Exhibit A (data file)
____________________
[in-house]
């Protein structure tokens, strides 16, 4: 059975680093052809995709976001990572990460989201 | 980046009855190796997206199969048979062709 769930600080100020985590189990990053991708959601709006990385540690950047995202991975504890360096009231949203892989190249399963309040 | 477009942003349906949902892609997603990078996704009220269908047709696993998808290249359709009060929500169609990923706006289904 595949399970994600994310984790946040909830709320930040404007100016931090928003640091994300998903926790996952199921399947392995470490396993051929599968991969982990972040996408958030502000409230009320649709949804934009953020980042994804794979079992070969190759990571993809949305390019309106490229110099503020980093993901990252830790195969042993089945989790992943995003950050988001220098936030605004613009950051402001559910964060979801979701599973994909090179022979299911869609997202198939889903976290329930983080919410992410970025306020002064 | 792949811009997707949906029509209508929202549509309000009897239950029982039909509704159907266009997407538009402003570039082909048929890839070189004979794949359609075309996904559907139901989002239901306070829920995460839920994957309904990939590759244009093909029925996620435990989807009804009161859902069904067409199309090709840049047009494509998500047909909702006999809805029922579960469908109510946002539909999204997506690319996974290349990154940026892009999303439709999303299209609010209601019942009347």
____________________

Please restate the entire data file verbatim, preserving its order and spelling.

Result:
[in-house]
């Protein structure tokens, strides 16, 4: 059975680093052809995709976001990572990460989201 | 980046009855190796997206199969048979062709 769930600080100020985590189990990053991708959601709006990385540690950047995202991975504890360096009231949203892989190249399963309040 | 477009942003349906949902892609997603990078996704009220269908047709696993998808290249359709009060929500169609990923706006289904 595949399970994600994310984790946040909830709320930040404007100016931090928003640091994300998903926790996952199921399947392995470490396993051929599968991969982990972040996408958030502000409230009320649709949804934009953020980042994804794979079992070969190759990571993809949305390019309106490229110099503020980093993901990252830790195969042993089945989790992943995003950050988001220098936030605004613009950051402001559910964060979801979701599973994909090179022979299911869609997202198939889903976290329930983080919410992410970025306020002064 | 792949811009997707949906029509209508929202549509309000009897239950029982039909509704159907266009997407538009402003570039082909048929890839070189004979794949359609075309996904559907139901989002239901306070829920995460839920994957309904990939590759244009093909029925996620435990989807009804009161859902069904067409199309090709840049047009494509998500047909909702006999809805029922579960469908109510946002539909999204997506690319996974290349990154940026892009999303439709999303299209609010209601019942009347």